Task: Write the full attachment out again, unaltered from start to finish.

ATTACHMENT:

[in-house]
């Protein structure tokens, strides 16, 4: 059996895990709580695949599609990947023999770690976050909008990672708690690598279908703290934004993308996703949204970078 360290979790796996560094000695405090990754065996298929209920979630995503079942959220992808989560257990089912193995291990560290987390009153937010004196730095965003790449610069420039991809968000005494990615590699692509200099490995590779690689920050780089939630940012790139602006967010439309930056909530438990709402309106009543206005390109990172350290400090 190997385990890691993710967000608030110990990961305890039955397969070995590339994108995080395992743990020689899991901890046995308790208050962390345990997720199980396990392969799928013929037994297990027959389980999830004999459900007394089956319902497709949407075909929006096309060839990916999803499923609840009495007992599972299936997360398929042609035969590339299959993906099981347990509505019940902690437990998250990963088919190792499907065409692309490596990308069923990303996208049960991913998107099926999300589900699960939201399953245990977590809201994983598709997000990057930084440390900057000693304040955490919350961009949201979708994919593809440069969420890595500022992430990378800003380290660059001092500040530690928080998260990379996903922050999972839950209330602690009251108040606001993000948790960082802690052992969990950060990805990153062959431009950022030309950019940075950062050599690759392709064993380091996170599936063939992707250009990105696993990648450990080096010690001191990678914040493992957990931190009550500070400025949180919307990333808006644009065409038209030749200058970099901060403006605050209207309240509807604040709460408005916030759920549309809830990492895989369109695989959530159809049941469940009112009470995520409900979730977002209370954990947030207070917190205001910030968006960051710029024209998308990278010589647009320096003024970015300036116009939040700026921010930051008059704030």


[in-house]
């Protein structure tokens, strides 16, 4: 059996895990709580695949599609990947023999770690976050909008990672708690690598279908703290934004993308996703949204970078 360290979790796996560094000695405090990754065996298929209920979630995503079942959220992808989560257990089912193995291990560290987390009153937010004196730095965003790449610069420039991809968000005494990615590699692509200099490995590779690689920050780089939630940012790139602006967010439309930056909530438990709402309106009543206005390109990172350290400090 190997385990890691993710967000608030110990990961305890039955397969070995590339994108995080395992743990020689899991901890046995308790208050962390345990997720199980396990392969799928013929037994297990027959389980999830004999459900007394089956319902497709949407075909929006096309060839990916999803499923609840009495007992599972299936997360398929042609035969590339299959993906099981347990509505019940902690437990998250990963088919190792499907065409692309490596990308069923990303996208049960991913998107099926999300589900699960939201399953245990977590809201994983598709997000990057930084440390900057000693304040955490919350961009949201979708994919593809440069969420890595500022992430990378800003380290660059001092500040530690928080998260990379996903922050999972839950209330602690009251108040606001993000948790960082802690052992969990950060990805990153062959431009950022030309950019940075950062050599690759392709064993380091996170599936063939992707250009990105696993990648450990080096010690001191990678914040493992957990931190009550500070400025949180919307990333808006644009065409038209030749200058970099901060403006605050209207309240509807604040709460408005916030759920549309809830990492895989369109695989959530159809049941469940009112009470995520409900979730977002209370954990947030207070917190205001910030968006960051710029024209998308990278010589647009320096003024970015300036116009939040700026921010930051008059704030």